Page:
Midlife hypertension or increasing blood pressure is associated with an increase in white matter hyperintensity volume and smaller brain volumes in older adults aged 69 to 71 years, according to study results published in Lancet Neurology. There was no evidence suggesting a link between blood pressure and cognition or cerebral amyloid-β load in this age group.

A team of UK-based investigators included participants from Insight 46, a substudy of the Medical Research Council National Survey of Health and Development, in their analysis. Participants were between age 69 and 71 years, did not have dementia at baseline, and received T1 and FLAIR volumetric magnetic resonance imaging, florbetapir amyloid-positron emission tomography imaging, and cognitive assessment. Using data from Insight 46, the researchers compiled participant blood pressure readings that had been collected at age 36, 43, 53, 60 to 64, and 69 years.

The primary outcomes were white matter hyperintensity volume, amyloid-β positivity or negativity, whole-brain and hippocampal volumes, and composite cognitive score.

A total of 465 individuals (51% men; average age, 70.7 years; 18% amyloid-β positive) were included in the imaging analyses.

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Higher systolic blood pressure (SBP) and diastolic blood pressure (DBP) at age 53 years and greater increases in SBP and DBP from age 43 to 53 years were positively correlated with white matter hyperintensity volume at age 69 to 71 years. A higher DBP between age 36 and 43 years was linked to a smaller whole-brain volume at 69 to 71 years, while higher SBP between the same ages was associated with smaller volumes of the hippocampus. No associations between changes in blood pressure and amyloid-β status or composite cognitive score were reported.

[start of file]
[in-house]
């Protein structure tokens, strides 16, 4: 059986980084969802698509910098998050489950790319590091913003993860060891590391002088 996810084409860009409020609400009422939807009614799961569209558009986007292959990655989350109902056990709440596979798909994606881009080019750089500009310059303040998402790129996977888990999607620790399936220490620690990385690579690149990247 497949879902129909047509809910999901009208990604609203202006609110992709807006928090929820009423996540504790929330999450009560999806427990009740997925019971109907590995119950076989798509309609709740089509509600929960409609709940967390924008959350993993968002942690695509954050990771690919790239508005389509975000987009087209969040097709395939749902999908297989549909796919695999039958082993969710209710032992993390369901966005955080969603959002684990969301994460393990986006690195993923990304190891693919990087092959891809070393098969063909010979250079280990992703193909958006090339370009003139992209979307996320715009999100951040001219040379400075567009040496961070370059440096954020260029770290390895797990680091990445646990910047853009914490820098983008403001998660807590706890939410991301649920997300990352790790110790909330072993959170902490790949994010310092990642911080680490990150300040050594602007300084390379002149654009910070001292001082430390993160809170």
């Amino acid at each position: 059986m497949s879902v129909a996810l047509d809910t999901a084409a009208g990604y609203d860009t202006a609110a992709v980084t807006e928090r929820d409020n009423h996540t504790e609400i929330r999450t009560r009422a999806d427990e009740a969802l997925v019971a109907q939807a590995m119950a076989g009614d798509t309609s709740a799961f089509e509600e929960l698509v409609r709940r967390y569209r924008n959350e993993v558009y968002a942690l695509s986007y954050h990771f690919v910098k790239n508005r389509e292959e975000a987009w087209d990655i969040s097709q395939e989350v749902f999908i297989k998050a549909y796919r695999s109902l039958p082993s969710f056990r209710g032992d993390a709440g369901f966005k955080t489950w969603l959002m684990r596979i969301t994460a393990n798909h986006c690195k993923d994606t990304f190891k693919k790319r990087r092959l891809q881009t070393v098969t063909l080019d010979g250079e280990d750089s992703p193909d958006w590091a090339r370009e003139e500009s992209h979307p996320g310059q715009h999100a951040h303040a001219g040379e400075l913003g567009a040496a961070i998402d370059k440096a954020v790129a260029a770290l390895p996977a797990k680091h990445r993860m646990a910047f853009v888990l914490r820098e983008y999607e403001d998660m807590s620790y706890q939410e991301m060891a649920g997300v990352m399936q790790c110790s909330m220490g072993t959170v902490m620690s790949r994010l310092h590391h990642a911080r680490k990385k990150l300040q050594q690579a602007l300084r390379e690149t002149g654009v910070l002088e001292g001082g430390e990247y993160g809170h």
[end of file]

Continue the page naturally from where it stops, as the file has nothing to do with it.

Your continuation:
“Based on our results, the fourth to sixth decades of life might be a sensitive period when changes in blood pressure are particularly damaging to the brain,” the authors noted. “Findings suggest that routine and serial blood pressure measurement might need to start earlier than is typically considered (eg, around 40 years of age), and decisions to start treatment might need to be based not only on absolute blood pressure, but also longitudinal blood pressure change.”

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Reference

Lane CA, Barnes J, Nicholas JM, et al. Associations between blood pressure across adulthood and late-life brain structure and pathology in the neuroscience substudy of the 1946 British birth cohort (Insight 46): an epidemiological study [published online August 20, 2019]. Lancet Neurol. doi:10.1016/s1474.4422(19)3028-5